Foresters and rangers with the N.C. Forest Service assist landowners with forest management plans

by | Jun 12, 2023

One of our nation’s Founding Fathers, Benjamin Franklin, has long been attributed with the well-known phrase, “If you fail to plan, you are planning to fail.” While this approach offers no guarantee of success, these words of wisdom remain true more often than not as goals become more attainable through the action of planning. Just as a military unit establishes a battle plan before engaging in combat, or how a boxer plans his first several series of steps and jabs before entering the ring to face his counterpart, having an understanding a plan not only increases the chance for success, but executing that plan becomes almost instinctive.

Assisting private landowners with managing their almost 14 million acres of forestland across the state is one of the many services offered by the N.C. Forest Service. Foresters and rangers meet with private landowners to discuss management goals, examine woodlands, and assess land resources to provide woodland owners with a written management plan to help achieve recommended forestry practices and meet their forest management objectives. Landowners receive personalized forest management advice for a wide variety of benefits including timber, soil and water quality, wildlife, aesthetic beauty and recreational uses.

A healthy timber stand on the Meacham property.

“We work for the private landowners,” said Richmond County Ranger Brandon Van Buren. “Forestry is our bread and butter here. The 200,000 acres of forestland in Richmond County are privately owned. Whether folks have a question about tree defoliation from a potential invasive species or how to get started with a management plan, they’ll call us, and we’ll do everything we can to help them.”

Typically prepared by a forester or a resource professional, a written forest management plan (also known as a woodland plan) serves as a roadmap for woodland owners, and it’s customized for their unique property layout and interests. Woodland plans also provide an understanding of how to protect forestland and its resources along with other key benefits such as significant property tax savings, cost share program eligibility and an easier segway for passing woodlands onto future generations.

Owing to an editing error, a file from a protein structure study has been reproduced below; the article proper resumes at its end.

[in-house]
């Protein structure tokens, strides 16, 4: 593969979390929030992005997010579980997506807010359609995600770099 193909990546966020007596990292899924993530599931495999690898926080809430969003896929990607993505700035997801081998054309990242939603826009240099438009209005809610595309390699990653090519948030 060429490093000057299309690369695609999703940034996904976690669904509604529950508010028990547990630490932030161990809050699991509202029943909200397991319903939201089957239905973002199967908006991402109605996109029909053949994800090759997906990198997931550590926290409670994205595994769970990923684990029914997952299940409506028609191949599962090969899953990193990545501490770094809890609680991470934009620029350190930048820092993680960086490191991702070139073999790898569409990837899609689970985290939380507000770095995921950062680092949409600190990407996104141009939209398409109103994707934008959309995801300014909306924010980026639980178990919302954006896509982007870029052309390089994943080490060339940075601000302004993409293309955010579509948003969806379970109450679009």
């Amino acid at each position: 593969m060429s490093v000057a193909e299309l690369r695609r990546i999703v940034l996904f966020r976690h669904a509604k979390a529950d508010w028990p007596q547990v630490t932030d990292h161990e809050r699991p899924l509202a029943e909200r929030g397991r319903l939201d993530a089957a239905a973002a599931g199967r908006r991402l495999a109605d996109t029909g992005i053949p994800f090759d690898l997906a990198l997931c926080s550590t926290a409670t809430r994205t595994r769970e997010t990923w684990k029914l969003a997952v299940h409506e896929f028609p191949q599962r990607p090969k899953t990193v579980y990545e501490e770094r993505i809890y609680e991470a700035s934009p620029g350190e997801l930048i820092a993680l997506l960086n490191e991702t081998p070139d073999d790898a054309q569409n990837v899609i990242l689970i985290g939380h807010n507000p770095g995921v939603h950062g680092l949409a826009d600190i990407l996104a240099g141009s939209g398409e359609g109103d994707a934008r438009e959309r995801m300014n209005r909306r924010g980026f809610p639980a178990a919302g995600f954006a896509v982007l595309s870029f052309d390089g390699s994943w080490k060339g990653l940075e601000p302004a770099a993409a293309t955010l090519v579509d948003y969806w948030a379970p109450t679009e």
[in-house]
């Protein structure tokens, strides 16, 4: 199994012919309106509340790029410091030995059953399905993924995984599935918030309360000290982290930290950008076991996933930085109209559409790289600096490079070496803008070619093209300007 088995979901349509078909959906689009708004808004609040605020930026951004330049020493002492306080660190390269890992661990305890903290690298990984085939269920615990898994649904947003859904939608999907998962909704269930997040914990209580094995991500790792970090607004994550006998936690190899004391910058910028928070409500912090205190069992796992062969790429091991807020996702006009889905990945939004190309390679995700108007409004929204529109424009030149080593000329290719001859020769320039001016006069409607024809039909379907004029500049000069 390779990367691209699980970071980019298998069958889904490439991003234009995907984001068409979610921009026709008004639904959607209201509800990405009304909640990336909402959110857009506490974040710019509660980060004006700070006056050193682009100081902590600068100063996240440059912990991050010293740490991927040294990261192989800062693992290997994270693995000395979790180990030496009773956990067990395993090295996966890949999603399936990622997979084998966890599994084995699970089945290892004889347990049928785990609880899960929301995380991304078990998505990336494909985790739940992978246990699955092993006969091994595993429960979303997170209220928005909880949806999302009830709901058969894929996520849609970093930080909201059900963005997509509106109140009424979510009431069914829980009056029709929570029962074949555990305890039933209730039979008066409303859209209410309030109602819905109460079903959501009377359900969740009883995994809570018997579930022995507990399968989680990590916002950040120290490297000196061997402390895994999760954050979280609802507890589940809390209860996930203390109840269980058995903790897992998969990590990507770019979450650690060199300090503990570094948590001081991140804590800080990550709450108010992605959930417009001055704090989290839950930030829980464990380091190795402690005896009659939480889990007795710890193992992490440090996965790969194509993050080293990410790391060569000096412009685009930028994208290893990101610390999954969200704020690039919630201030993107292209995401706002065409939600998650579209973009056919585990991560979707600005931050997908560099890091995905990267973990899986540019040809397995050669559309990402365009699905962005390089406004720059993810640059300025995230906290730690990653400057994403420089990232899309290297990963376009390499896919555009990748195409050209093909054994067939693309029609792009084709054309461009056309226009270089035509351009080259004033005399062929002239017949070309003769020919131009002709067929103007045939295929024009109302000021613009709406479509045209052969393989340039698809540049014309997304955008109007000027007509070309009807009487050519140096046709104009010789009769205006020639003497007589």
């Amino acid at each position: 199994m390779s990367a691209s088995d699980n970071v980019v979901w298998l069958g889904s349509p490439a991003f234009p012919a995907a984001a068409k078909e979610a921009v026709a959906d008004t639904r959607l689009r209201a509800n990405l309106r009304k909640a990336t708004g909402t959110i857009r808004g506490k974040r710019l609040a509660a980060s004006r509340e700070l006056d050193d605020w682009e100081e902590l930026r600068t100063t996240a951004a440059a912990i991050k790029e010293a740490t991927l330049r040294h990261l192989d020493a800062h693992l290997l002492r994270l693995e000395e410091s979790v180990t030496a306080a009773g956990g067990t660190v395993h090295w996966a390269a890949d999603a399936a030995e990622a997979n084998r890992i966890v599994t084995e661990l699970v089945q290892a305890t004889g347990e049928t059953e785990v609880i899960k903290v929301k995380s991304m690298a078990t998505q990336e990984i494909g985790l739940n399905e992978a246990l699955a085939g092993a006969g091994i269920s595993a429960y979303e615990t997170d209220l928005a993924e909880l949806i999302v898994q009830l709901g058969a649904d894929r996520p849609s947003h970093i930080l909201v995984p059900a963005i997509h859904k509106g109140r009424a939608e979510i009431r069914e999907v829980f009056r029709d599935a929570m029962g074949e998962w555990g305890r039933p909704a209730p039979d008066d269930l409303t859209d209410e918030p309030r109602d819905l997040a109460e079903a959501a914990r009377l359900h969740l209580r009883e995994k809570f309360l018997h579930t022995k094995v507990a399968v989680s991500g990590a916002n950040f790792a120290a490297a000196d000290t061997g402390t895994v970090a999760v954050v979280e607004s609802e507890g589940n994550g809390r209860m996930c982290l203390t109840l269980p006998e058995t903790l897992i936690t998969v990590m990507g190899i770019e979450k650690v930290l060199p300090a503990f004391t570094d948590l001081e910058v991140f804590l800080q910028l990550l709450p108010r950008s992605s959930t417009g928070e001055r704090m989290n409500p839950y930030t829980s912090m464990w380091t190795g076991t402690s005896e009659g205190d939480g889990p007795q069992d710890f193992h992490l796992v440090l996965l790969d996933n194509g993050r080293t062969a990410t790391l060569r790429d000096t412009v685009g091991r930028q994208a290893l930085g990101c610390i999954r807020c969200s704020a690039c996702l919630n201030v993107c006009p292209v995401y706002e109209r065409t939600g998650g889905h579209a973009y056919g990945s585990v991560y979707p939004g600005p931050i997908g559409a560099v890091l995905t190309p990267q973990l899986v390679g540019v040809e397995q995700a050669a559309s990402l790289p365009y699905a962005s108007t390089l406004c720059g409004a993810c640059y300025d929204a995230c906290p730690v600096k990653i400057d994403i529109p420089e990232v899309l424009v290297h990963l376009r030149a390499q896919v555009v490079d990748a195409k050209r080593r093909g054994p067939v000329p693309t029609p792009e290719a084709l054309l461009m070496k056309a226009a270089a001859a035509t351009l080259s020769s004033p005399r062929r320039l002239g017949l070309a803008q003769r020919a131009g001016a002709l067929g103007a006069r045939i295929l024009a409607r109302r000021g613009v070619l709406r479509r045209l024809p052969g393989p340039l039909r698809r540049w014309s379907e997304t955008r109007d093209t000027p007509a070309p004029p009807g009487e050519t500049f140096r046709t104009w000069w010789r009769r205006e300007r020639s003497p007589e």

“We’ll meet with woodland owners to ask them key questions so we can help develop a management plan for them to read over, and have a better understanding of recommended forestry practices and how to go about achieving their objectives,” added Van Buren.

Greg (left), Butch (center) and Jeff (right) Meacham.

Jeff Meacham, along with his father Butch and brother Greg, own a little more than 3,000 acres in Richmond County dating back to 1962. Having purchased a new tract of land as recently as 2019, Meacham says they look to the N.C. Forest Service for assistance with woodland management plans and beyond.

“We rely heavily on the forest service to write our plans,” said Meacham. “They’ve also been very instrumental in helping us obtain financial assistance through cost share programs as well as prescribed burns.”

The Meacham’s present a unique situation because they not only own the land, but they also plant and harvest their own timber while managing their woodlands through each phase of the process.

“We’ve tweaked our plans over the years as time and circumstances have changed, and the forest service has been there every step of the way,” he said.

Meacham affirmed that what the N.C. Forest Service does for his family goes beyond just writing their management plans. The N.C. Forest Service also installs firelines throughout their property and conducts the prescribed burning operations as outlined in their forest management plan.

“The thing I value the most about the forest service is if I have an issue with something, I can call any one of them and they’re willing to come out and help us,” Meacham stated. “I can pick up the phone and call any five people at any given time at the county or district and I know them all.”

The Meacham’s are third generation woodland owners with hopes their children will continue along the path of managing their family’s woodlands.